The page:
Doggy Bags – Are They A Food Safety Issue?
Doggy bags, which were once just an American food custom are becoming increasingly popular here in the UK.
But is there a safety issue? The potential problem is bacterial multiplication that may arise from high risk foods which are subject to dangerous time and temperature control by the unsuspecting customer. Once high risk food has left the business, there is a risk that under the care of the customer. Keeping at room temperature during transportation or in the home, for a prolonged period of time. The risk for the caterer is that should
food poisoning subsequently occur, the customer may well blame the business. In such circumstances, the onus will be on the caterer to prove they have taken all reasonable precautions to ensure the meal was safe.
We recommend food businesses take a sensible approach to doggy bags:
If possible, discourage Doggy Bags for high risk food. In fact, there remains resistance by the British public to take home their leftovers.
A survey by the SRA showed 25% of diners in the UK were too embarrassed to ask for boxes, 24% though believed they were against health and safety policies.
If the customer is insistent, businesses need to minimise the risk, take reasonable precautions and demonstrate due diligence, for example:
Include your policy for Doggy Bags into your safety management system Communicate the procedure to your staff Record when a customer is issued with a doggy bag (this could be as simple as recording on the copy bill) – just in case a customer seeks to complain. Place food into a new food grade container Provide guidance to the customer – preferably printed on the container or a sticker applied to the container (guidance leaflets tend to get mislaid and it is difficult to prove that it was issued to the customer).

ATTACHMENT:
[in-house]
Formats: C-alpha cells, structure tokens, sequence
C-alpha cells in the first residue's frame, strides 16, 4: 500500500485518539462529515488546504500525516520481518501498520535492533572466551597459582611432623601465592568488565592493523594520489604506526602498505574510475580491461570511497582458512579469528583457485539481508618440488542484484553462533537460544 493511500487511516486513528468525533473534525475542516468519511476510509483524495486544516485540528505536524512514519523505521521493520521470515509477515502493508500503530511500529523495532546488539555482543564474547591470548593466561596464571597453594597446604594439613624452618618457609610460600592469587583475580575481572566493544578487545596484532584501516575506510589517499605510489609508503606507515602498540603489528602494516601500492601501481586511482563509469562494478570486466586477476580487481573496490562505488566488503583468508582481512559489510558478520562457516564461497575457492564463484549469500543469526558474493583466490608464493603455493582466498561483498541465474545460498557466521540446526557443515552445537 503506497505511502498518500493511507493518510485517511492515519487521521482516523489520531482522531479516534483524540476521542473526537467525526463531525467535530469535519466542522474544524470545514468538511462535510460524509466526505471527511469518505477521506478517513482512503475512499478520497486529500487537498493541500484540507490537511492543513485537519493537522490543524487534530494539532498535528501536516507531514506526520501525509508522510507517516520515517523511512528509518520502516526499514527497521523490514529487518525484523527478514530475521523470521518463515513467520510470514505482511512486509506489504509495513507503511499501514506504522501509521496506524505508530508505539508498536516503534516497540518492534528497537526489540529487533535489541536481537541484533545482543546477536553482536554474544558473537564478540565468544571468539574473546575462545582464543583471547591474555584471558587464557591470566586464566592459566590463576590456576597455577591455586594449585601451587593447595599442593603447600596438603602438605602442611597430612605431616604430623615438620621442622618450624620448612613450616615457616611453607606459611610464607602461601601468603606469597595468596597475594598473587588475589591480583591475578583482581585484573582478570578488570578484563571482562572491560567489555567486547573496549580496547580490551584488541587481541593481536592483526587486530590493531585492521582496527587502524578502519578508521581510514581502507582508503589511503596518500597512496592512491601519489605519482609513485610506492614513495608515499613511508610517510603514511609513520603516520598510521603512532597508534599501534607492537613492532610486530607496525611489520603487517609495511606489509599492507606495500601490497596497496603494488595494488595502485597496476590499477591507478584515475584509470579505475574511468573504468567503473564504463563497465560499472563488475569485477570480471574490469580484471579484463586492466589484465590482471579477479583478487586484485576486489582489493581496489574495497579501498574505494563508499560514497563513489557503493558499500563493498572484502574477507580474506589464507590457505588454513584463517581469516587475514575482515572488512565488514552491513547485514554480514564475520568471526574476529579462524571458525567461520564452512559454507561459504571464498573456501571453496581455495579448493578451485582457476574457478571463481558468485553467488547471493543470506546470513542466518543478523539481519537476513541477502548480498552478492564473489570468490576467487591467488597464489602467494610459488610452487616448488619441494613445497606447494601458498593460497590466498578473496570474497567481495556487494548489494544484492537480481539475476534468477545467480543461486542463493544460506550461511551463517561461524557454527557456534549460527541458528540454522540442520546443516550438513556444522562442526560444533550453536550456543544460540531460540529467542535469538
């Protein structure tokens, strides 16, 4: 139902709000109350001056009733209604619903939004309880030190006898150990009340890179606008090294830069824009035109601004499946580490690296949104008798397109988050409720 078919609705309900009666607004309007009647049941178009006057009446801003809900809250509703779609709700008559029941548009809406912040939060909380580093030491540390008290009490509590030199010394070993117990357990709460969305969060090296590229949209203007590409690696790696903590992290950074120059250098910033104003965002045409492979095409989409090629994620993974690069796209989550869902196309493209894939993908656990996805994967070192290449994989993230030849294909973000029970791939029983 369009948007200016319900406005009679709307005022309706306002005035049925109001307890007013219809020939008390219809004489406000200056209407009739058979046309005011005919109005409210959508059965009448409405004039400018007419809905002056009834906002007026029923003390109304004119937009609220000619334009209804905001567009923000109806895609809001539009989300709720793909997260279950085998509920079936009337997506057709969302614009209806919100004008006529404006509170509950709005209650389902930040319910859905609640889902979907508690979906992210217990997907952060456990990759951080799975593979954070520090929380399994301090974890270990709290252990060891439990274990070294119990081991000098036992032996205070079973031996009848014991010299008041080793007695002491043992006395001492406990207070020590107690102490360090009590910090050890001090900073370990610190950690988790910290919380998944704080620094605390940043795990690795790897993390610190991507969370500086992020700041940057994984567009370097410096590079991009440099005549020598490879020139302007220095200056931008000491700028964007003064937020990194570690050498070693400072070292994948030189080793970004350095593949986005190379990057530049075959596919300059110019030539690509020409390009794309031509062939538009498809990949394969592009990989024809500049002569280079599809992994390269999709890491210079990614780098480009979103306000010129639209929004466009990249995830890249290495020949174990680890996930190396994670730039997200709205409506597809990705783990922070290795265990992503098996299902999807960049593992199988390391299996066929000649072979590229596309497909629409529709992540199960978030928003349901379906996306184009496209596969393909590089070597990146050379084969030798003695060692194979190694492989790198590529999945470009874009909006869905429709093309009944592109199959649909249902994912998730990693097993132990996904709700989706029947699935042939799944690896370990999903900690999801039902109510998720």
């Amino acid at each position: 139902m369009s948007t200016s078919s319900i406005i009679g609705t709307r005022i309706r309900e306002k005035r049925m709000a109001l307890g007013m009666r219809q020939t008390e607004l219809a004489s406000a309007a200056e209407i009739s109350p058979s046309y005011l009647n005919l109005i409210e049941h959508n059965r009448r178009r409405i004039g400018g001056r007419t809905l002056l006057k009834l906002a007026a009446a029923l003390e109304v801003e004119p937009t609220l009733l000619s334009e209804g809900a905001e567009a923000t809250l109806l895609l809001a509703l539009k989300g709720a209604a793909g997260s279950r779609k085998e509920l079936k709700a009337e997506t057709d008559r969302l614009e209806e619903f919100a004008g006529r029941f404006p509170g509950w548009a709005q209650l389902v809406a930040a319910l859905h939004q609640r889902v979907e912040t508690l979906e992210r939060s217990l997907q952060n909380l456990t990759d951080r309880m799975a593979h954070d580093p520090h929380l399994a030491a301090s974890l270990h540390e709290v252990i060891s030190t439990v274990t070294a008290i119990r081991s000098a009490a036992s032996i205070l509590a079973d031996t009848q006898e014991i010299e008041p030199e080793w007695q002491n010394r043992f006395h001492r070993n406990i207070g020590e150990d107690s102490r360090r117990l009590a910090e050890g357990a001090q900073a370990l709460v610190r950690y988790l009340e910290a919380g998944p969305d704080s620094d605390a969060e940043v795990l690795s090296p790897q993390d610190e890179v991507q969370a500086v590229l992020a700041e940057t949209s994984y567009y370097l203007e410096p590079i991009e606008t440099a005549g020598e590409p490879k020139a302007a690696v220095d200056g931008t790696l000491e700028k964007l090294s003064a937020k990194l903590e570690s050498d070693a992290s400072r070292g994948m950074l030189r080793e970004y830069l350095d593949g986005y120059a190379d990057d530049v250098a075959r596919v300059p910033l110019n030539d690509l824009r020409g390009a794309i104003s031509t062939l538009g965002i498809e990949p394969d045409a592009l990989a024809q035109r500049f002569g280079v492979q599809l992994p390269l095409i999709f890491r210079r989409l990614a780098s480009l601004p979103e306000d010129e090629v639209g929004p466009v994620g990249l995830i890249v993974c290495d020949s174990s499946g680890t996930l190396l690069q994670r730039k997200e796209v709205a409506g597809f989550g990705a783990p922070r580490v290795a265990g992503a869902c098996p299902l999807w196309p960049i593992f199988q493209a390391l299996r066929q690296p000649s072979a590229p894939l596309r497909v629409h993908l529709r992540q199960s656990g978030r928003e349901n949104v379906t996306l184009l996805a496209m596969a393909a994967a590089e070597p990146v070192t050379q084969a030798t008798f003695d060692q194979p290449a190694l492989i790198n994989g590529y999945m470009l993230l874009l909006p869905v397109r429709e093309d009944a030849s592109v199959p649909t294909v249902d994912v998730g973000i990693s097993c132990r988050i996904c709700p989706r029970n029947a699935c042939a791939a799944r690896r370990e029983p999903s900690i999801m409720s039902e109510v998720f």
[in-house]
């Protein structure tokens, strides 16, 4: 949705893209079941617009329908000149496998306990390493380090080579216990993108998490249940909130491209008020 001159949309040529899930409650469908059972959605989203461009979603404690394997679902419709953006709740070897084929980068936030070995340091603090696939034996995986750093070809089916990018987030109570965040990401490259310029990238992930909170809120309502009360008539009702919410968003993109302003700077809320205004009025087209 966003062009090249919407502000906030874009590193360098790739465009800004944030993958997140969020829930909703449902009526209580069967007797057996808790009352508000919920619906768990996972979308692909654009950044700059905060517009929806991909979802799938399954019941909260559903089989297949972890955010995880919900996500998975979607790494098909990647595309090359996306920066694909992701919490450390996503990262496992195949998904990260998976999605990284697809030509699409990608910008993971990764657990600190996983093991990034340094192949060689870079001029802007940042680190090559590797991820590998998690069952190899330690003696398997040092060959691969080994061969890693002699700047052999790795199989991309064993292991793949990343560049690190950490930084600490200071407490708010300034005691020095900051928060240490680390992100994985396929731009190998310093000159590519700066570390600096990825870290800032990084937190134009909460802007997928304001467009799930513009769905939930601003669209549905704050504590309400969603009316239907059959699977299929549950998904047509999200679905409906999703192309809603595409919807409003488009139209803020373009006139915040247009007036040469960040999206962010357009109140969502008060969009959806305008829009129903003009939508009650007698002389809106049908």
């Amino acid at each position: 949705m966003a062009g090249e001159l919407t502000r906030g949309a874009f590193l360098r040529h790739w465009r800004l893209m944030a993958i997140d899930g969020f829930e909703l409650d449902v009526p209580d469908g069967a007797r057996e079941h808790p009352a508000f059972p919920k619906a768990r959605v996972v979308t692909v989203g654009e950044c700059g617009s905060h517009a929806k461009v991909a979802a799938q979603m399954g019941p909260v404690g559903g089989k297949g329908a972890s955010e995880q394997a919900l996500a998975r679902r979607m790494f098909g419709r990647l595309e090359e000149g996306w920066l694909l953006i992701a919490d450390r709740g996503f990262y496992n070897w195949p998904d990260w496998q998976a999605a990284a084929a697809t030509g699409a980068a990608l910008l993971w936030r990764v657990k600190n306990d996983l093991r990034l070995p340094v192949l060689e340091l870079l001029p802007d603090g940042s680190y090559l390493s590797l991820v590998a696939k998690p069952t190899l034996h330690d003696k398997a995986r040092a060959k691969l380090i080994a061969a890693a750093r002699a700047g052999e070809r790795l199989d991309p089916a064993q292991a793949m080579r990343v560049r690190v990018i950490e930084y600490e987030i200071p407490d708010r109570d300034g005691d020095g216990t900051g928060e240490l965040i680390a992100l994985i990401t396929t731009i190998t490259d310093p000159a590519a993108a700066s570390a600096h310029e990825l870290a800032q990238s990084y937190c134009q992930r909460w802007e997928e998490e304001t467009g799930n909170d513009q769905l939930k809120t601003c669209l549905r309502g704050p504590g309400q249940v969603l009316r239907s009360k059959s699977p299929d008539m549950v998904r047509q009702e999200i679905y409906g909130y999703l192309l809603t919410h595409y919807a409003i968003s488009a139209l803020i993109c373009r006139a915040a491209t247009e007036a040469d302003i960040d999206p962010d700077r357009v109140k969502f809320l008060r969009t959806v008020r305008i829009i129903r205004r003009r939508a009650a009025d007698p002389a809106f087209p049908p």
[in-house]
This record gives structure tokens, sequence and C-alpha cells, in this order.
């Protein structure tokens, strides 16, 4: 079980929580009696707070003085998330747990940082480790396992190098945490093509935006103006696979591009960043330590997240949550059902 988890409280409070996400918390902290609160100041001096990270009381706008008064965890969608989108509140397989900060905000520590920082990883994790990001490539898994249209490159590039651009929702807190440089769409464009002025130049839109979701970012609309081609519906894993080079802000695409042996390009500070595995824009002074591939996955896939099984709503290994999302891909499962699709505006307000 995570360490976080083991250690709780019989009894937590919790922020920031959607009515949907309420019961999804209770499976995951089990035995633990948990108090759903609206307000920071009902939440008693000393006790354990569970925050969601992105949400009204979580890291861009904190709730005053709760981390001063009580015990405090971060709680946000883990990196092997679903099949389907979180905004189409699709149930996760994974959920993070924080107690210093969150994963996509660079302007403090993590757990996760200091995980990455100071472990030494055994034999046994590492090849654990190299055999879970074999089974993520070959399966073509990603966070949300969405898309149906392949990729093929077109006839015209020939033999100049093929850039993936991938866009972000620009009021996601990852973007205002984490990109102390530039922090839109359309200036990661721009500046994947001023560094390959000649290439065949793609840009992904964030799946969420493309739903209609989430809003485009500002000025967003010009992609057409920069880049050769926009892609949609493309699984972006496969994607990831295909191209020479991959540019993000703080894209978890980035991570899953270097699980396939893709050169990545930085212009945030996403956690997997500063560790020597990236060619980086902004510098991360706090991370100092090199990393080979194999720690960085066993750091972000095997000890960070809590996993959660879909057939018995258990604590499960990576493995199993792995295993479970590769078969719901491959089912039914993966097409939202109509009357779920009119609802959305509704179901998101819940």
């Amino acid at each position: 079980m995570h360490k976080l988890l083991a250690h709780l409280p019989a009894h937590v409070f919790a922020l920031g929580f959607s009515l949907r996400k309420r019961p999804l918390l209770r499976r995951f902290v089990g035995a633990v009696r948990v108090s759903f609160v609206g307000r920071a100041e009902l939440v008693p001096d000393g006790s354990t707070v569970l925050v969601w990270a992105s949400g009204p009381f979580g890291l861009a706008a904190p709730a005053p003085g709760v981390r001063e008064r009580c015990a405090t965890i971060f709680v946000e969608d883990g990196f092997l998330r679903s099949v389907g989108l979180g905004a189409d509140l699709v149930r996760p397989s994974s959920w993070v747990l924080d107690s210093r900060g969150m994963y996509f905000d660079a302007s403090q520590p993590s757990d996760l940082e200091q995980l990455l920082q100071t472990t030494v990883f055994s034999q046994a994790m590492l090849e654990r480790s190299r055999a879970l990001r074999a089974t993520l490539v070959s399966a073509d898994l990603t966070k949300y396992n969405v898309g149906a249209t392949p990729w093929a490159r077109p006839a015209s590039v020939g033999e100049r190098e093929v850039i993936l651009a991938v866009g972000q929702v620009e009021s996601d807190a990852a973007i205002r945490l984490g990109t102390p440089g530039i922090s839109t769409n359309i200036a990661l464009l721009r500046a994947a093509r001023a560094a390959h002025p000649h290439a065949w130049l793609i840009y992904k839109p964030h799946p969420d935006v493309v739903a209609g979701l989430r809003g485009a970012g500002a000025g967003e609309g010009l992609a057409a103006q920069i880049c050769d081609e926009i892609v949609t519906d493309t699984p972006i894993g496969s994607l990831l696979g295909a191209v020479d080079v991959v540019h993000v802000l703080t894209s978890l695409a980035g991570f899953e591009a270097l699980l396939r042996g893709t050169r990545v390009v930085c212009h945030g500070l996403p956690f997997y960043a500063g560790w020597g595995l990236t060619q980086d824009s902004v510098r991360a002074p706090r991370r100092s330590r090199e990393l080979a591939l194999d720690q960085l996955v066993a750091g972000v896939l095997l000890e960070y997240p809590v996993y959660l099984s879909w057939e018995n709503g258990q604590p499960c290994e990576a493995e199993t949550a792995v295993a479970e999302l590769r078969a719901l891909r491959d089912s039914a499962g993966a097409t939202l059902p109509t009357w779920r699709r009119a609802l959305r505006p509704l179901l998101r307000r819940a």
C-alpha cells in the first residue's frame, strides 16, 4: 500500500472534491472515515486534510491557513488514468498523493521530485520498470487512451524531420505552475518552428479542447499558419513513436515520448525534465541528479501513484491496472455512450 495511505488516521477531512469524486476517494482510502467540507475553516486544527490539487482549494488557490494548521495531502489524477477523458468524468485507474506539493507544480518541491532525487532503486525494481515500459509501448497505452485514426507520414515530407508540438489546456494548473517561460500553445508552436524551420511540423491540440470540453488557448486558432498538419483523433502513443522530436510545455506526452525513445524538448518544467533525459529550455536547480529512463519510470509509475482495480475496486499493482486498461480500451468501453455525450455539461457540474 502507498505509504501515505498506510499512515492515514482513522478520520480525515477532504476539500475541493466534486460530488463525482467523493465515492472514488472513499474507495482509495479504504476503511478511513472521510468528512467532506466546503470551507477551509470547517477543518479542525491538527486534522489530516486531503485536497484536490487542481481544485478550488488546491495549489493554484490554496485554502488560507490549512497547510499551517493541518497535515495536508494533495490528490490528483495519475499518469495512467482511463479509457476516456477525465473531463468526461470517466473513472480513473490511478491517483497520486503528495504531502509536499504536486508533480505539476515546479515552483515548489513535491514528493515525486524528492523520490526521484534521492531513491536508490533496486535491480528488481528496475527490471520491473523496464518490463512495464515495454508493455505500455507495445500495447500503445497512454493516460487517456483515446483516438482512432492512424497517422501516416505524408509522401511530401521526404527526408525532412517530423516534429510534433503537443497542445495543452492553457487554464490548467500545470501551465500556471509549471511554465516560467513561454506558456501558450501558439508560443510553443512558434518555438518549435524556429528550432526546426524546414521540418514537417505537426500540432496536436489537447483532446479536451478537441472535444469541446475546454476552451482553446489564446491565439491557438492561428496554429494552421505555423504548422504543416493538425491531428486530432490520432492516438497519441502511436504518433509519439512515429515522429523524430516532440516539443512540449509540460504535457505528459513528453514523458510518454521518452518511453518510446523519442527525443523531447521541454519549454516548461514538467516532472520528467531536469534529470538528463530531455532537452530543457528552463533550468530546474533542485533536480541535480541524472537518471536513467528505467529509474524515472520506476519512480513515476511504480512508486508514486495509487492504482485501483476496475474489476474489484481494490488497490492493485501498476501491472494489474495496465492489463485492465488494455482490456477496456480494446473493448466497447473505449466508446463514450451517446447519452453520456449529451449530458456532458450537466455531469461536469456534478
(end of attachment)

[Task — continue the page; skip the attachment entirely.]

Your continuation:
The Queensland Government, for example, have an Industry Fact Sheet 16 “Food Safety Information for doggy bags” In support of their guidance businesses can purchase instructional stickers from the Government bookshop.
The sticker states:
“Please ensure this food is placed in your refrigerator as soon as possible. Reheat to piping hot before eating. Discard if not used within 24 hours”.
Too Good to Waste” website also provides food safety guidance which in some respects strengthens the above advising to refrigerate within 2 hours. It also includes a disclaimer statement “Remember, whilst restaurants prepare, handle and produce a meal in strict accordance with UK food hygiene regulations, once you choose to take a meal off the premises it becomes the sole responsibility of the customer”.
We would add additional guidance for the customer. “Place in a suitable container for reheating, use clean utensils, and keep separate from raw foods”.
Doggy bags illustrate one of the challenges businesses face. Balancing the demands of safety with customer expectations and the issues of sustainability and reducing waste.